In order to communicate with dogs, we have to understand them as dogs. We have to look at the species as the amazing animals that they are. One human trait that will make this difficult for us is our tendency to anthropomorphize, or to give human form or attributes to an animal, plant, material object, etc.

We will combat our natural tendency to anthropomorphize dogs by looking in a matter-of-fact way at some things that we know about dogs. By looking at what we know as facts about dogs, it will enable us to use those facts to aid in our interspecies communication skills.

This blog is focusing on the second thing that we as human beings know about dogs: dogs understand consistency well and accept consistency quickly.

Whatever we are attempting to communicate to a dog, it will be easier for the dog to understand if we are consistent. Whether it is an easy idea like sitting on command or a more difficult idea like getting your dog to be calm around other dogs, consistency will help your dog understand what you are trying to communicate.

When a dog understands what to expect in his day-to-day life, the dog can relax. Some of the stress caused by living so closely to another species will be easier for your dog to handle. It is beneficial to have a consistent schedule for our dog’s daily activities.

Consistency is not only useful in helping your dog to become less anxious; it is also helpful in creating a way to effectively communicate with a dog. We know that dogs do not understand spoken language well, but dogs can learn to respond when they are given verbal cues.

Each cue must mean the same thing whenever your dog hears it.
So if my dog is standing and I want the rear end of my dog to be lowered to the ground while my dog’s chest is held up, I call that sit. If my dog is laying down and I want the rear end of my dog to remain on the ground while my dog’s chest is held up, I call that sit as well. I would not call it up. Really when we give our dogs cues, we are creating associations with the cue word or command and what the dog ends up doing. It does not matter if the dog needs to raise its front end or lower its rear, what matters is that the dog consistently does what is necessary to end up in the sit position.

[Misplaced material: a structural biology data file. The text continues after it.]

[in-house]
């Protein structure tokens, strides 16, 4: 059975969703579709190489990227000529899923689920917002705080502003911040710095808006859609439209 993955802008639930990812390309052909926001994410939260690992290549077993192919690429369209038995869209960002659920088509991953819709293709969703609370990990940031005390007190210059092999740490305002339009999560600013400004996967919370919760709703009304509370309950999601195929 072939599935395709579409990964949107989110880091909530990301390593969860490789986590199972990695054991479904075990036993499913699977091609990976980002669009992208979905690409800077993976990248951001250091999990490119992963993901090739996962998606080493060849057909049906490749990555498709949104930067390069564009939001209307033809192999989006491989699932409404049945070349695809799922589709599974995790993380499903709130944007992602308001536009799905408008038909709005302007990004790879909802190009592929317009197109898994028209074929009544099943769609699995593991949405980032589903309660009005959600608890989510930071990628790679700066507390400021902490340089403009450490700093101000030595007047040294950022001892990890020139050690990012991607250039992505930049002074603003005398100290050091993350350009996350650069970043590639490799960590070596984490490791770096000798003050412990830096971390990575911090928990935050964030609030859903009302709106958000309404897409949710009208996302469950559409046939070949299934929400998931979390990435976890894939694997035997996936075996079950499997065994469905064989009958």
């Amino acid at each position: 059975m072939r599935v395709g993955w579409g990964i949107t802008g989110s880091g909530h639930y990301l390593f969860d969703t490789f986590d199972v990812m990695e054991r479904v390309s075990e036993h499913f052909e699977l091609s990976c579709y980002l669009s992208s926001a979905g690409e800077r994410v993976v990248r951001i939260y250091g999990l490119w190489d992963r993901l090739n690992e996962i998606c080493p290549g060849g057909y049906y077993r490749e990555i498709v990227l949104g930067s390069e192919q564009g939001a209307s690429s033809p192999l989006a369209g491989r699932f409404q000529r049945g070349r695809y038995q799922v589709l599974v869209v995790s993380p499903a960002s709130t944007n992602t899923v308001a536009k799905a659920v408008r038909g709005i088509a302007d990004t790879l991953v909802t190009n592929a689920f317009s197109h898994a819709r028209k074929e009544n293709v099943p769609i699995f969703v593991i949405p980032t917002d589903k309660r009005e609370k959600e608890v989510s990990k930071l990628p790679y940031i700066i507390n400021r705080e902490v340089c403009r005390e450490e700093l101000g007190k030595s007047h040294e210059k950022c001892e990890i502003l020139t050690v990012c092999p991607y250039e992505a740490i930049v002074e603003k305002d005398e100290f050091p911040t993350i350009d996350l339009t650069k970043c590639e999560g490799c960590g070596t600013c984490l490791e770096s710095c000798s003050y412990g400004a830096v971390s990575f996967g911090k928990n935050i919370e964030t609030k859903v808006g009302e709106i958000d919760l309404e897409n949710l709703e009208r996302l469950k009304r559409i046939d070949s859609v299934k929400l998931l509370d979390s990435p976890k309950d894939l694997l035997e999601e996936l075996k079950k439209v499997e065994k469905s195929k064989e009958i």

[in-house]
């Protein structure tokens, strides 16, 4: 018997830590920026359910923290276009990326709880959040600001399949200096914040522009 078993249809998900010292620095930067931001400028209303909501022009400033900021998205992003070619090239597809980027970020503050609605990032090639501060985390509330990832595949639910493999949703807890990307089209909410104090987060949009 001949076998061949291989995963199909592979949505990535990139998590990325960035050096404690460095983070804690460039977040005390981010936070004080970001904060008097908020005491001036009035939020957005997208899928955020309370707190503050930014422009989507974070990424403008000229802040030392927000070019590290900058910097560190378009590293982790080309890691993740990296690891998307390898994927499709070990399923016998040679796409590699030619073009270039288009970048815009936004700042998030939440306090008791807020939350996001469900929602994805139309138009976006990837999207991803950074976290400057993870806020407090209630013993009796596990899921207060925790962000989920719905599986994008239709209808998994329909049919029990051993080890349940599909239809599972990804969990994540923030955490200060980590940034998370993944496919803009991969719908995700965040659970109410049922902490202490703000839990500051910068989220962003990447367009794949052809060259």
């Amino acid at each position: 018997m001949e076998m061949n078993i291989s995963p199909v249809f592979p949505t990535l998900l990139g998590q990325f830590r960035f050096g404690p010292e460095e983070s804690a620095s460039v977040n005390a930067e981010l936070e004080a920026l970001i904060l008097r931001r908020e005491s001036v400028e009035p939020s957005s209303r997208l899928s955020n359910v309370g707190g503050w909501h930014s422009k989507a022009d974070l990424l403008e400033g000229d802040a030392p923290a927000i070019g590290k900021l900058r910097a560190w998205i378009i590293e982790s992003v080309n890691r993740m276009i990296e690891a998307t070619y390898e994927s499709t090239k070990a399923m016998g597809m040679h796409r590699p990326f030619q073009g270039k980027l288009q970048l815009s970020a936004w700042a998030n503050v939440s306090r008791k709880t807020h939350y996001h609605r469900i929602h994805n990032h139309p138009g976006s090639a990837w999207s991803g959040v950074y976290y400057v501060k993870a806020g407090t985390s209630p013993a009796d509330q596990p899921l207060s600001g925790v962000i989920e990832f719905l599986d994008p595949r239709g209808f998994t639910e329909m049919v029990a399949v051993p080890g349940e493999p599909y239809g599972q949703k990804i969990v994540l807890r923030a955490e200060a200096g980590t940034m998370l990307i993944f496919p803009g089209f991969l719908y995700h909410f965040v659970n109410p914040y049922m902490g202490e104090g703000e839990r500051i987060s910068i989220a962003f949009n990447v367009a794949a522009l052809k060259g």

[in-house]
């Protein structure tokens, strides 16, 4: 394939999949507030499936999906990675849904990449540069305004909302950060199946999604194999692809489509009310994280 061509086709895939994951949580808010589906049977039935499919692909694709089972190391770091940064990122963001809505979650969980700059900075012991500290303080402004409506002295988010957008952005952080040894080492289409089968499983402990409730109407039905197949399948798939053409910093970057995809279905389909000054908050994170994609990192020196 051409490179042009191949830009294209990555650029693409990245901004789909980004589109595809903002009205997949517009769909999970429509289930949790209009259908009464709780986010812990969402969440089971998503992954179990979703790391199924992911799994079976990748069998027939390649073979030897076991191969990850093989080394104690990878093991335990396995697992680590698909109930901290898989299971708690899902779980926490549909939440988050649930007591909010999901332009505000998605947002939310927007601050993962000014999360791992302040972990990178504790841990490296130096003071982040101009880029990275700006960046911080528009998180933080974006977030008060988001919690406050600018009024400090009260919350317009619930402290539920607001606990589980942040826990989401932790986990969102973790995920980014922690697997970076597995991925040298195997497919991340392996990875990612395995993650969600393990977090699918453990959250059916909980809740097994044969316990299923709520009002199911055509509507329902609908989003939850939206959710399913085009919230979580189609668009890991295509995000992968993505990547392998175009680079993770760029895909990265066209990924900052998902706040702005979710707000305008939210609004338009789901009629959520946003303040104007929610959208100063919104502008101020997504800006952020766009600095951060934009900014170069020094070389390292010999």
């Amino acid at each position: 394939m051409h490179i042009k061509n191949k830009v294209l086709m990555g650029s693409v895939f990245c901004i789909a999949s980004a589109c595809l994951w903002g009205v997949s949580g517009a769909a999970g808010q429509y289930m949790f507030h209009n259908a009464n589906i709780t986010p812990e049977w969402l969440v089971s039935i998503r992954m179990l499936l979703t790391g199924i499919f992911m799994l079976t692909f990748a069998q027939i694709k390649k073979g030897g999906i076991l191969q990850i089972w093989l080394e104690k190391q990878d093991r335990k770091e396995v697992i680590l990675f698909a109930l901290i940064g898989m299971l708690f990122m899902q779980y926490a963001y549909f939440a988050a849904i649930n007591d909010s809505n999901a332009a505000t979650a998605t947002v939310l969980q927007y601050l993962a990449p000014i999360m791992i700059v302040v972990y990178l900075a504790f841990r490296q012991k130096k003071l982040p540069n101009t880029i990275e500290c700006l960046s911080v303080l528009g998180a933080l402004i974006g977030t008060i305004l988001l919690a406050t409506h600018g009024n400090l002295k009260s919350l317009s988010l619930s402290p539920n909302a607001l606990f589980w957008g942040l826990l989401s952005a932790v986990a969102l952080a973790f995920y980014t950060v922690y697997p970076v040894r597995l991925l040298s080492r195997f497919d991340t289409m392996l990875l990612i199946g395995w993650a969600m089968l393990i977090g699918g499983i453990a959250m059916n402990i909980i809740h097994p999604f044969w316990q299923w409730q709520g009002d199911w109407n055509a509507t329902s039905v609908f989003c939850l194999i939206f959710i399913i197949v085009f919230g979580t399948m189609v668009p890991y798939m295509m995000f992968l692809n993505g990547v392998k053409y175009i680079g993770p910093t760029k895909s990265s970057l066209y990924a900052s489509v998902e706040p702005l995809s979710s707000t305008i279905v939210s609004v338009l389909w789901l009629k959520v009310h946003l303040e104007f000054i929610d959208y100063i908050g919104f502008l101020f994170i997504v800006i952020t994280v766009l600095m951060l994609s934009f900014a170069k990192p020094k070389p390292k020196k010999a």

Another example? Sometimes I hear a person telling their jumping dog to “get down”, or a dog on the couch to “get down”, or a dog putting paws on the counter to “get down”. The same person will say “down” when they want their dog to lay down.

If my dog was on the couch and I said “down” I would expect her to lay down on the couch. If I want D-Dee to take her paws off something then I say “off”. That is true for whatever I want her to take her paws off of.

The third kind of consistency that is important is having consistent body language. Dogs pay attention to body language, so we need to be sure that the body language that we display matches the energy and idea that we are intending to communicate.

Being consistent is trickier than it sounds. To communicate ideas to dogs, we as human beings have to be consistent. The problem lies in the fact that human beings tend to be inconsistent. It is said that Eskimos have 26 different words for snow. As human beings we have synonyms, many, many synonyms.

If we are looking for easy communication with our dogs we need to be sure to ask for the same things the same ways, with the same words and body language each and every time.We do not need to always be on, but when we are intending close communication, with immediate correct actions from our dogs we need to be on.

If we understand what it means to be consistent, we will be able to communicate ideas to our dogs easier. If we practice consistency we will develop consistent habits. If we have consistent habits, communication with our dogs will be effortless.

Remember, calmness and consistency is the first part of clarity, and clarity is the first part of communication.

Keep practicing, keep training and Enjoy Your Dog!!!